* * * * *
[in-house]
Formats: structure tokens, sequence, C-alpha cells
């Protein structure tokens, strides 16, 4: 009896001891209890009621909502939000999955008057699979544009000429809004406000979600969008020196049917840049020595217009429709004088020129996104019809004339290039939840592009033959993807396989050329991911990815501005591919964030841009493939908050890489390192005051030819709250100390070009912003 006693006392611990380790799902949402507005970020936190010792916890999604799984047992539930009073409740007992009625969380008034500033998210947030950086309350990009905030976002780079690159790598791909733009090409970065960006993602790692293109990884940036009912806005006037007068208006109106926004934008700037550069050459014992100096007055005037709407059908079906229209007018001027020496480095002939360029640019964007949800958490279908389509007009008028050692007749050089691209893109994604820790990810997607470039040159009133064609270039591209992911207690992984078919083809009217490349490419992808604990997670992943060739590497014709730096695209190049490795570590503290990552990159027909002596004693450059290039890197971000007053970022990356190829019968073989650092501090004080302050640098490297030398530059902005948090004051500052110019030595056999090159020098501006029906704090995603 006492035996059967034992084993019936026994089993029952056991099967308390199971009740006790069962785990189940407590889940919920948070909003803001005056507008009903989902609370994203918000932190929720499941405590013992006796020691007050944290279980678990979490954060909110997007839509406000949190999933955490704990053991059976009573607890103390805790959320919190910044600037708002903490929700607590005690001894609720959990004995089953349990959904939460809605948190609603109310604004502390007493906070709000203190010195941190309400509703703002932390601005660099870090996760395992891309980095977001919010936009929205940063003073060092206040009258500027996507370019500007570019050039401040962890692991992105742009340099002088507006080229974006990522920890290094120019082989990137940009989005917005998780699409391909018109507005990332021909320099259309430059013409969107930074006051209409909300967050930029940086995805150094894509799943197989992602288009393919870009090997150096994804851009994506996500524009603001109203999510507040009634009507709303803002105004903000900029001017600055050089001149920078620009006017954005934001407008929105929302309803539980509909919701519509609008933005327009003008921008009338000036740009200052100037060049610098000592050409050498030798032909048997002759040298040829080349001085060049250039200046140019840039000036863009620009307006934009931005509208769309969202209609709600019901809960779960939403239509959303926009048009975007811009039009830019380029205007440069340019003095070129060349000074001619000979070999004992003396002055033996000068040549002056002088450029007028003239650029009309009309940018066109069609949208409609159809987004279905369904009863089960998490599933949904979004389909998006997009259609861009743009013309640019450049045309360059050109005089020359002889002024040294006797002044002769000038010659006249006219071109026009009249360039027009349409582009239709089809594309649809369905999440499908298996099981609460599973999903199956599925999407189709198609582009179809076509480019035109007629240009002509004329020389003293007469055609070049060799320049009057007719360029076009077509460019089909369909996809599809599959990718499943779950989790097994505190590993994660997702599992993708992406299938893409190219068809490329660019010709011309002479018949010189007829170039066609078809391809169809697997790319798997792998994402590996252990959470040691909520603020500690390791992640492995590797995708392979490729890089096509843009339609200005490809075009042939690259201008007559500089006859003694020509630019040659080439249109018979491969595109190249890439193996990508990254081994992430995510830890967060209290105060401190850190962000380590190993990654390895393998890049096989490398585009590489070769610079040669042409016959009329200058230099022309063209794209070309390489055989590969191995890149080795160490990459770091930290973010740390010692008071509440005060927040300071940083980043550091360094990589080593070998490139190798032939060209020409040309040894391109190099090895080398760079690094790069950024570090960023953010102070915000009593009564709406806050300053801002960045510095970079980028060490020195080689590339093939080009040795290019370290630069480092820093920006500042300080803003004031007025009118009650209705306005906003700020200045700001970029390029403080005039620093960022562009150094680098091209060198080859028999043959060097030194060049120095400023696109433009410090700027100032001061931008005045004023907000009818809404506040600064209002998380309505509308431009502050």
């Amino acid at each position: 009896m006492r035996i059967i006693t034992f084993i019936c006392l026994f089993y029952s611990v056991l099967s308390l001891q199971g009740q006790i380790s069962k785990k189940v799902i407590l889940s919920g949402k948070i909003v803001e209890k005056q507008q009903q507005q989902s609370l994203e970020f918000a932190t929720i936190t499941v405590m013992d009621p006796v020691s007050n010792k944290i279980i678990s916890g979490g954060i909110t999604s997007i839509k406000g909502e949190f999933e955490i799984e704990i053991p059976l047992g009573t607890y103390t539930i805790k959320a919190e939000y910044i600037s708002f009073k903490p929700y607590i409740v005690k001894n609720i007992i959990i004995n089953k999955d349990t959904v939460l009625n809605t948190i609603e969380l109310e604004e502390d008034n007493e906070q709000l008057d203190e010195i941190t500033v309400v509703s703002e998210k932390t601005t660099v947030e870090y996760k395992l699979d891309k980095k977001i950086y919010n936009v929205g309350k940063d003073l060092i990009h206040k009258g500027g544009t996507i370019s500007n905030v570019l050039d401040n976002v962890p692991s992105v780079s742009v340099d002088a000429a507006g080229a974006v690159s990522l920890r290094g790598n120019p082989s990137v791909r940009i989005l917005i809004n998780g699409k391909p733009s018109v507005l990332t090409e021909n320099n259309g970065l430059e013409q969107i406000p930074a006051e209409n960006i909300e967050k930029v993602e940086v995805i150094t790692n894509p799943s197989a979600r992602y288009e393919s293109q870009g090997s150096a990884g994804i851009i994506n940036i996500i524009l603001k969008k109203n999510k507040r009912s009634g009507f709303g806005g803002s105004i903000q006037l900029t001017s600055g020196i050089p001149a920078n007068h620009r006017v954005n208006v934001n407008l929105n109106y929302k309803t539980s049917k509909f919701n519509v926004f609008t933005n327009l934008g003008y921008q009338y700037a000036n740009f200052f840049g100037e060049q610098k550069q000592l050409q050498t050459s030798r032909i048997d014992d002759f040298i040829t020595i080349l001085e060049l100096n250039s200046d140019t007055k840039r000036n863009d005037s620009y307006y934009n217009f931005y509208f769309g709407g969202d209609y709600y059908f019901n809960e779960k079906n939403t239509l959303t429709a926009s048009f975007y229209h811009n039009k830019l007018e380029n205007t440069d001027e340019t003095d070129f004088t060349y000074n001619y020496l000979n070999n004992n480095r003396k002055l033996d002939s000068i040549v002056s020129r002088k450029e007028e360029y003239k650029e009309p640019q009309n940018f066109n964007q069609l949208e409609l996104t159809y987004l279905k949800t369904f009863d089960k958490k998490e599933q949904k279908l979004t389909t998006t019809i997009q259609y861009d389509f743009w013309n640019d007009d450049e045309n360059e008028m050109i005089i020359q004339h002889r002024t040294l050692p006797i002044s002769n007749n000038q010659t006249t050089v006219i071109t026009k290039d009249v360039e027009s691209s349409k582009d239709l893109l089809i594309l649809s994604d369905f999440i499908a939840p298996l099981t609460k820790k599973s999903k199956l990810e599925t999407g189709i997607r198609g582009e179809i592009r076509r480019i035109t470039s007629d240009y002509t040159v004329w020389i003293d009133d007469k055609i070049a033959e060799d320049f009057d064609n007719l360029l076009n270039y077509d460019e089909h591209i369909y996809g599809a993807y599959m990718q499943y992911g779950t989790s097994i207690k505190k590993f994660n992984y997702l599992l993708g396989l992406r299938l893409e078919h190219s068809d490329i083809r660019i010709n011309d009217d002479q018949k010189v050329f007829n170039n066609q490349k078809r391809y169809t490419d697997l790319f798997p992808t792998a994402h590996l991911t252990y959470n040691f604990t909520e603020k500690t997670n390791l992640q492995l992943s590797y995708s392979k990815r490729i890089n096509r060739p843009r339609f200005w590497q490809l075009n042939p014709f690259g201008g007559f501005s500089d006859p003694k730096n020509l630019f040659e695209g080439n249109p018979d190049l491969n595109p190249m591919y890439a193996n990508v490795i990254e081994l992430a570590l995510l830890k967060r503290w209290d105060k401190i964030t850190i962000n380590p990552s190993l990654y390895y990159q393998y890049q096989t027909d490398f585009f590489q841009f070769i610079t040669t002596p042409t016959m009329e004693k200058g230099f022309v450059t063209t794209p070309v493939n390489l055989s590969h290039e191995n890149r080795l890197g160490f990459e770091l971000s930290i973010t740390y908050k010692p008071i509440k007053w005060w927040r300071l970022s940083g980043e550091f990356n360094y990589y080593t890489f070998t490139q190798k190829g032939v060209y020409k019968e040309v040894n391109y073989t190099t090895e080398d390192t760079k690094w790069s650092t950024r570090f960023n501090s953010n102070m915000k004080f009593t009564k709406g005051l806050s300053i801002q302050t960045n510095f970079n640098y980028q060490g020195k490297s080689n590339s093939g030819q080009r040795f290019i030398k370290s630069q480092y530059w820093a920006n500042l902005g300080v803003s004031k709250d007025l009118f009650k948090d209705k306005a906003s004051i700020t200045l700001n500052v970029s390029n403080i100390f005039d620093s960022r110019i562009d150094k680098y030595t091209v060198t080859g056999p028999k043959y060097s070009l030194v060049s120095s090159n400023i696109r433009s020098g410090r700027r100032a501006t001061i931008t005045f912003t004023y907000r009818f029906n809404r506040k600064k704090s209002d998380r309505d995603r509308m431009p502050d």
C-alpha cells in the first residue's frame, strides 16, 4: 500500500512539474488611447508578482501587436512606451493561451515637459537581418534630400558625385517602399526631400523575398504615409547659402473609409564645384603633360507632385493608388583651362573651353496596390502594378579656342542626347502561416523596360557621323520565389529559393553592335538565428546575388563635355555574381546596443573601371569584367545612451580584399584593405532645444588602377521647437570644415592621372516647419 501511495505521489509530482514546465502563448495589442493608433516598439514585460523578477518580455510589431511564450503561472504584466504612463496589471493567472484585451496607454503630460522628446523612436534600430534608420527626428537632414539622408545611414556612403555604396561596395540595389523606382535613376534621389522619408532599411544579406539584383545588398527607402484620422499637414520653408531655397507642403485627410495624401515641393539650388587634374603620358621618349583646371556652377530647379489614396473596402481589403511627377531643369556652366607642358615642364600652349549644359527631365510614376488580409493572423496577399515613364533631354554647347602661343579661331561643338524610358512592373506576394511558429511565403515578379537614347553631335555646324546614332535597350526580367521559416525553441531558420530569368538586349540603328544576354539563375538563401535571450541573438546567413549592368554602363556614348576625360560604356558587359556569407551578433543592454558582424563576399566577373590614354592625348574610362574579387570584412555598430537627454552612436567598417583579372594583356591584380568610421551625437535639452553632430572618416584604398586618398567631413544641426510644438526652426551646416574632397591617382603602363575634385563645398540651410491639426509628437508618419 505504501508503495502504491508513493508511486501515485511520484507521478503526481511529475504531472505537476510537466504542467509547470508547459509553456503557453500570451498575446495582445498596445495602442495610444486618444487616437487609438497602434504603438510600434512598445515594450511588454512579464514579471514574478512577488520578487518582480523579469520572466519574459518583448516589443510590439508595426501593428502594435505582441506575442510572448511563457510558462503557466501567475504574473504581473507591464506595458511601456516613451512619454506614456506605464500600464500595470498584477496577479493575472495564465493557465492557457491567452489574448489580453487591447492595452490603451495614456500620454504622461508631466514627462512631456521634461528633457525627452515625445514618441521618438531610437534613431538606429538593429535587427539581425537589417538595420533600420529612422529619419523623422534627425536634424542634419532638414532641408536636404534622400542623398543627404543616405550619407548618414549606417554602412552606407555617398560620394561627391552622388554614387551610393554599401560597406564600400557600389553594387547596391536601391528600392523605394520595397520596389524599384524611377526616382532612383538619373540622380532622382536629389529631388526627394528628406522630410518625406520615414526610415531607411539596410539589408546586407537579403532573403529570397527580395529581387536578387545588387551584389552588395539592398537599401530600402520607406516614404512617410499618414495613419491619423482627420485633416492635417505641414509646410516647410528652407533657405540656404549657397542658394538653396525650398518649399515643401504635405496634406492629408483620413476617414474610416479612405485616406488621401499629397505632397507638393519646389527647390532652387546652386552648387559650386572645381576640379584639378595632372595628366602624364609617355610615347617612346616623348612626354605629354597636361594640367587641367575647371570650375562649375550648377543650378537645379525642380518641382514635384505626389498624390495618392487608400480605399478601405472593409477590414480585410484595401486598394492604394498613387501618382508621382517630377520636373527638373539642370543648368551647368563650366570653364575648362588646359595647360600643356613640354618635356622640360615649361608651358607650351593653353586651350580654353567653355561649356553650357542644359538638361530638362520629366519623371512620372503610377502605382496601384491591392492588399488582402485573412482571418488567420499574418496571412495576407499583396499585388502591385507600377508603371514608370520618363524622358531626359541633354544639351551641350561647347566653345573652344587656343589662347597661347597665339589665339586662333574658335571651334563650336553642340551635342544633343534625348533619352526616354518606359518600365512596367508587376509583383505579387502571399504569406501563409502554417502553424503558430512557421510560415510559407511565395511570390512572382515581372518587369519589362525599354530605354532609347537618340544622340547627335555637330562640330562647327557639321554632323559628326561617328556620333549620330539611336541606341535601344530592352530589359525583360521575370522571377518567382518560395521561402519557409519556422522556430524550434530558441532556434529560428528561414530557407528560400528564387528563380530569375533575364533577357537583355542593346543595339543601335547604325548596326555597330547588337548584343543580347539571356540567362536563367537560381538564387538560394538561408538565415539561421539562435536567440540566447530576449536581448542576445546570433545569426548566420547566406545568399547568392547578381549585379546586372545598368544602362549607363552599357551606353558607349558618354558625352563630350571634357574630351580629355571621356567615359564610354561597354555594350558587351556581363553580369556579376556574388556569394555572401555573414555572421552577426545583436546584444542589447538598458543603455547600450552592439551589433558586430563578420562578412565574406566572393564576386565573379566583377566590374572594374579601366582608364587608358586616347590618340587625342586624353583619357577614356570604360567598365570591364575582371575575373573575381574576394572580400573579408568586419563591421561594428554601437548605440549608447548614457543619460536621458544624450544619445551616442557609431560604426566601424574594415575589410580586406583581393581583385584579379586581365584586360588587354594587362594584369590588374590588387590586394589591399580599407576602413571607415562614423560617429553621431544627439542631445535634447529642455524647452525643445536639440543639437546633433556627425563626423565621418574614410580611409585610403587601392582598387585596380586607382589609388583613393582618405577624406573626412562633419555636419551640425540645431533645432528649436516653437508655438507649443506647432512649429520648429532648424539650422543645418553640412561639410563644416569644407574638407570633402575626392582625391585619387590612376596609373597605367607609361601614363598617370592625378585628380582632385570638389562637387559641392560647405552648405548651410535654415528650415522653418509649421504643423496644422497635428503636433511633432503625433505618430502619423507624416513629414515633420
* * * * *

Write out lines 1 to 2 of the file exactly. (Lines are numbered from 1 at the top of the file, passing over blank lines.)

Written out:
[in-house]
Formats: structure tokens, sequence, C-alpha cells